The Repose Aircraft Cabin improves sleep for passengers with the lateral sleep interface design that offers additional comfort without compromising cabin capacity.

Aircraft cabin design research to improve the in-flight sleep of long haul economy passengers.


Partner organisation


Funded by

  • TEAGUE PhD Design Research Scholarship

Sleep on an aircraft is a privilege for a few instead of a basic need that is met for all. Current solutions for better inflight sleep require passengers to purchase tickets in flying classes that are outside the financial reach of most travellers.

Dr Nyein Chan Aung

Just one night of sleeplessness can have significant health impacts. Sleep deprivation from air travel can lead to reduced attention and alertness, mood alterations, diminished memory processing, reduced executive function, and temporary impairments in cognition and physiology. This can be detrimental to passengers when they take on activities such as driving, skilled tasks or critical decision making upon arrival.

Repose is an aircraft cabin concept that improves the inflight sleep of economy passengers through the design of the cabin instead of the seat. Its central feature is a lateral sleep interface that turns the mid-cabin seats - the most dreaded seats in the economy cabin into some of the most desirable seats without affecting the cabin passenger capacity.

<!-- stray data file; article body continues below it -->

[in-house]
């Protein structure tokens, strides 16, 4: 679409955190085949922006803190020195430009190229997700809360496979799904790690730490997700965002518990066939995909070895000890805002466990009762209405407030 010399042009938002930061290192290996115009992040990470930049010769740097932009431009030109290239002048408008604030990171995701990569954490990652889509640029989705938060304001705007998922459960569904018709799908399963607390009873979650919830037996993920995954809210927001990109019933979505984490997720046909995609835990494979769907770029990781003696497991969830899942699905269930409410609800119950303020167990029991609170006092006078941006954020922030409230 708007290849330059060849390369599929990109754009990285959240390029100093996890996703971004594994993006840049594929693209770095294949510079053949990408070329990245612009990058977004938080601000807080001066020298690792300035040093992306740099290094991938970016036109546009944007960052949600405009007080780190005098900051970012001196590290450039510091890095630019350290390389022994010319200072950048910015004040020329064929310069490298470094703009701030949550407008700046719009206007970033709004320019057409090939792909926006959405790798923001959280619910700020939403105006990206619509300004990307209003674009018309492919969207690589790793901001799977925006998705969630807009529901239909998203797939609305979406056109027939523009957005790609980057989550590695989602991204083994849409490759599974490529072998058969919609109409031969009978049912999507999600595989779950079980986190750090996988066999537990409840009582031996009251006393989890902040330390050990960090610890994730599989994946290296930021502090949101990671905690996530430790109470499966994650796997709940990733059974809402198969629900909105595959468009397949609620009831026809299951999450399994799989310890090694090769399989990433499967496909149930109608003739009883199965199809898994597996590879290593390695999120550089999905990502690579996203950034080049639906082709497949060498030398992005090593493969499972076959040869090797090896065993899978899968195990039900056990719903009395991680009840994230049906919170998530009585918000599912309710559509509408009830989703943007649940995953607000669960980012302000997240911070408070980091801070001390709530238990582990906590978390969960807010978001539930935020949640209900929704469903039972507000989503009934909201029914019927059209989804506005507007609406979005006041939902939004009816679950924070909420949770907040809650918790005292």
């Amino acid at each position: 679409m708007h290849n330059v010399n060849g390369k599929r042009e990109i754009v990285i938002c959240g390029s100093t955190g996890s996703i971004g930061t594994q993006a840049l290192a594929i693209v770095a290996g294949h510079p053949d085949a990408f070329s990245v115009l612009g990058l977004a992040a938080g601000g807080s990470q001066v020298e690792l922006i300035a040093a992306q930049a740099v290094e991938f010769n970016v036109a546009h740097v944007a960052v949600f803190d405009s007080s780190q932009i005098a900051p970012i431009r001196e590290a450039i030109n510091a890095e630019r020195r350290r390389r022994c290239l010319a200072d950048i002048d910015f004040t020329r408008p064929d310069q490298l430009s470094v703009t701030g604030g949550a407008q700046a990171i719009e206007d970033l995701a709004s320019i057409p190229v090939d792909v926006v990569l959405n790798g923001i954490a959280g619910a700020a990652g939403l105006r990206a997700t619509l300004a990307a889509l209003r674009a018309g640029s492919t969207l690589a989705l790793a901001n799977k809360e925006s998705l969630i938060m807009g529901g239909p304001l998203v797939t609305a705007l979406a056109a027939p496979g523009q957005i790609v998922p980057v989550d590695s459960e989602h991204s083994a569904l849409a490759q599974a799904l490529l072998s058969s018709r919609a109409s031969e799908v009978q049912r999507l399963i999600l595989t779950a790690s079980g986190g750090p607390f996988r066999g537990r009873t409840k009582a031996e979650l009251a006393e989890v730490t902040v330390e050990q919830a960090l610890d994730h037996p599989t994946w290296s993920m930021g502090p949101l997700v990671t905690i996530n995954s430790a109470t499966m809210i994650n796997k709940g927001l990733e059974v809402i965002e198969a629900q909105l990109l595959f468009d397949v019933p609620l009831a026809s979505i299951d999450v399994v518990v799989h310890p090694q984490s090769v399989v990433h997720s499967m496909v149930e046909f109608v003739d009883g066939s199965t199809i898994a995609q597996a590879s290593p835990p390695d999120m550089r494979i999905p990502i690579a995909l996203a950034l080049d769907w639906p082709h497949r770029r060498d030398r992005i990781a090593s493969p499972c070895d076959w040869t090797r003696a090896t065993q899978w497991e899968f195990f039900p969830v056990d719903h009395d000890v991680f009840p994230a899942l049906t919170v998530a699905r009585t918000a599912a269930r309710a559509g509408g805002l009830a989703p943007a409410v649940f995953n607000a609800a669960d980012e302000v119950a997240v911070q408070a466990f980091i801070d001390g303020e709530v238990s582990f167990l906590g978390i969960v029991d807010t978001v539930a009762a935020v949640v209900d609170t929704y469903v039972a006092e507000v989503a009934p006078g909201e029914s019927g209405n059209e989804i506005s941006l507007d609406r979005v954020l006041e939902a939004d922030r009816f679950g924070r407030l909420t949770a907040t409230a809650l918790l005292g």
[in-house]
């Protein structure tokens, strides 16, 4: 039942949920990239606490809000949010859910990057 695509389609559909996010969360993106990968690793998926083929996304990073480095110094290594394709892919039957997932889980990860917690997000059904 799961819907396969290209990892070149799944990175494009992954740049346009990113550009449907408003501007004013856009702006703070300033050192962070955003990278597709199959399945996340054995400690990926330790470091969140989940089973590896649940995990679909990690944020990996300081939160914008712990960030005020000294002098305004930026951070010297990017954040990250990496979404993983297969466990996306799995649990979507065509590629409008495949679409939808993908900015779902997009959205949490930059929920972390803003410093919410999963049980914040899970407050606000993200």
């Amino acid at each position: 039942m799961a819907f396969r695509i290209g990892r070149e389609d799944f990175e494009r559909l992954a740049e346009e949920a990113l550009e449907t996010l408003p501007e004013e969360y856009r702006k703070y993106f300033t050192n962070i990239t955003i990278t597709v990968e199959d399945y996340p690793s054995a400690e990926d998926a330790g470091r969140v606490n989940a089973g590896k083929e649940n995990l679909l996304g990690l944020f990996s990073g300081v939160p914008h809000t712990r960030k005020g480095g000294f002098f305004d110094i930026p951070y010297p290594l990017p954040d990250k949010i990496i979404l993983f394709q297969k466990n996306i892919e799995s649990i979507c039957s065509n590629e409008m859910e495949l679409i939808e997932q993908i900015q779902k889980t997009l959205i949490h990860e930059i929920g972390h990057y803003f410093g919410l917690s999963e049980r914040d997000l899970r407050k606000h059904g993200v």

The Repose cabin concept was scientifically informed and holistically considerate of passengers, aircraft manufacturers, airlines and regulatory authorities. Rapid iterations of prototypes in collaboration with industry and scientific partners led to grounded, straightforward and effective solutions.

With the Repose lateral sleep interfaces, all window seats become better sleeping seats and the mid-cabin seats are elevated to become as desirable as the window seats. These advantages, combined with the lighting, temperature and noise control designs effectively improve the economy passenger sleep comfort without changing the cabin capacity and efficiency.

The designs are conceptual outcomes from a PhD research project and are not currently actual product offerings from any airline or aircraft equipment manufacturer.